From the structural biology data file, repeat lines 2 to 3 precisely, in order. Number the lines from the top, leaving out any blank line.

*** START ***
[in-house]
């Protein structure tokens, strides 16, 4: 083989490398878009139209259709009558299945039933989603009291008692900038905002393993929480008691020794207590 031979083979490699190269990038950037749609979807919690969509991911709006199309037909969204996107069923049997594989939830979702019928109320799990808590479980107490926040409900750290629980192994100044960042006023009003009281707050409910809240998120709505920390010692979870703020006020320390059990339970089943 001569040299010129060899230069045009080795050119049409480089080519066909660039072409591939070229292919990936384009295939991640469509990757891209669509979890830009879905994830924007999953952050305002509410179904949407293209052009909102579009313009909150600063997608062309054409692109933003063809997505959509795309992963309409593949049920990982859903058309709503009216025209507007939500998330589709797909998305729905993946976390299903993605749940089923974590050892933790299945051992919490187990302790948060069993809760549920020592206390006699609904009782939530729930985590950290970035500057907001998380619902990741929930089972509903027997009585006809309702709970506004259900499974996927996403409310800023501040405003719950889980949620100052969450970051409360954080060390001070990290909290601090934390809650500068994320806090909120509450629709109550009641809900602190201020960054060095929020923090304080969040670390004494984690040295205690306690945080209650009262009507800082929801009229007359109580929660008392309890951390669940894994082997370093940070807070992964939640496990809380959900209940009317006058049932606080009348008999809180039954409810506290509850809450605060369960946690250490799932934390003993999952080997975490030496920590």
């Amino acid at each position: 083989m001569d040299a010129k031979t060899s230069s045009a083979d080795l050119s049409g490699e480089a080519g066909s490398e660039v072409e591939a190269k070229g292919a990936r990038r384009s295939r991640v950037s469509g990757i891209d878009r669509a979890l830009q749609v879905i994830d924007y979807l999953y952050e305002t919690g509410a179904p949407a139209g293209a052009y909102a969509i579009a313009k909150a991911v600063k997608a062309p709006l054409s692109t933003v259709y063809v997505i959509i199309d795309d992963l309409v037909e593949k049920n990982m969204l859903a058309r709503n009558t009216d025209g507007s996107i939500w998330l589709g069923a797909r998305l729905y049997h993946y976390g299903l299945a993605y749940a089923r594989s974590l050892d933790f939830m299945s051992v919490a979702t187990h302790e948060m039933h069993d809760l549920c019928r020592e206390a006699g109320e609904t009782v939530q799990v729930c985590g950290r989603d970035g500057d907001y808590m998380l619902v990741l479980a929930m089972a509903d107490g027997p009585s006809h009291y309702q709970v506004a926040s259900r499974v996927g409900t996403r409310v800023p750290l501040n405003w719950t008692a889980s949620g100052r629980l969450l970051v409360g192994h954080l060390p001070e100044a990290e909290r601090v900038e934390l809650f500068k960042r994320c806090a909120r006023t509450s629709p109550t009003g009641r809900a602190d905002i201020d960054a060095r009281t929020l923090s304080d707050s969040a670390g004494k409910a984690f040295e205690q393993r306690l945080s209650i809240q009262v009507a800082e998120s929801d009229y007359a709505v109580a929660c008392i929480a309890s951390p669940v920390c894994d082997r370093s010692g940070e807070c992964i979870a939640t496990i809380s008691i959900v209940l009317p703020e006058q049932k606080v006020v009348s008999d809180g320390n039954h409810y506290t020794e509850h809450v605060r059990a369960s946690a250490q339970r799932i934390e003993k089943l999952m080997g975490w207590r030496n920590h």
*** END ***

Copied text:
């Protein structure tokens, strides 16, 4: 083989490398878009139209259709009558299945039933989603009291008692900038905002393993929480008691020794207590 031979083979490699190269990038950037749609979807919690969509991911709006199309037909969204996107069923049997594989939830979702019928109320799990808590479980107490926040409900750290629980192994100044960042006023009003009281707050409910809240998120709505920390010692979870703020006020320390059990339970089943 001569040299010129060899230069045009080795050119049409480089080519066909660039072409591939070229292919990936384009295939991640469509990757891209669509979890830009879905994830924007999953952050305002509410179904949407293209052009909102579009313009909150600063997608062309054409692109933003063809997505959509795309992963309409593949049920990982859903058309709503009216025209507007939500998330589709797909998305729905993946976390299903993605749940089923974590050892933790299945051992919490187990302790948060069993809760549920020592206390006699609904009782939530729930985590950290970035500057907001998380619902990741929930089972509903027997009585006809309702709970506004259900499974996927996403409310800023501040405003719950889980949620100052969450970051409360954080060390001070990290909290601090934390809650500068994320806090909120509450629709109550009641809900602190201020960054060095929020923090304080969040670390004494984690040295205690306690945080209650009262009507800082929801009229007359109580929660008392309890951390669940894994082997370093940070807070992964939640496990809380959900209940009317006058049932606080009348008999809180039954409810506290509850809450605060369960946690250490799932934390003993999952080997975490030496920590």
């Amino acid at each position: 083989m001569d040299a010129k031979t060899s230069s045009a083979d080795l050119s049409g490699e480089a080519g066909s490398e660039v072409e591939a190269k070229g292919a990936r990038r384009s295939r991640v950037s469509g990757i891209d878009r669509a979890l830009q749609v879905i994830d924007y979807l999953y952050e305002t919690g509410a179904p949407a139209g293209a052009y909102a969509i579009a313009k909150a991911v600063k997608a062309p709006l054409s692109t933003v259709y063809v997505i959509i199309d795309d992963l309409v037909e593949k049920n990982m969204l859903a058309r709503n009558t009216d025209g507007s996107i939500w998330l589709g069923a797909r998305l729905y049997h993946y976390g299903l299945a993605y749940a089923r594989s974590l050892d933790f939830m299945s051992v919490a979702t187990h302790e948060m039933h069993d809760l549920c019928r020592e206390a006699g109320e609904t009782v939530q799990v729930c985590g950290r989603d970035g500057d907001y808590m998380l619902v990741l479980a929930m089972a509903d107490g027997p009585s006809h009291y309702q709970v506004a926040s259900r499974v996927g409900t996403r409310v800023p750290l501040n405003w719950t008692a889980s949620g100052r629980l969450l970051v409360g192994h954080l060390p001070e100044a990290e909290r601090v900038e934390l809650f500068k960042r994320c806090a909120r006023t509450s629709p109550t009003g009641r809900a602190d905002i201020d960054a060095r009281t929020l923090s304080d707050s969040a670390g004494k409910a984690f040295e205690q393993r306690l945080s209650i809240q009262v009507a800082e998120s929801d009229y007359a709505v109580a929660c008392i929480a309890s951390p669940v920390c894994d082997r370093s010692g940070e807070c992964i979870a939640t496990i809380s008691i959900v209940l009317p703020e006058q049932k606080v006020v009348s008999d809180g320390n039954h409810y506290t020794e509850h809450v605060r059990a369960s946690a250490q339970r799932i934390e003993k089943l999952m080997g975490w207590r030496n920590h």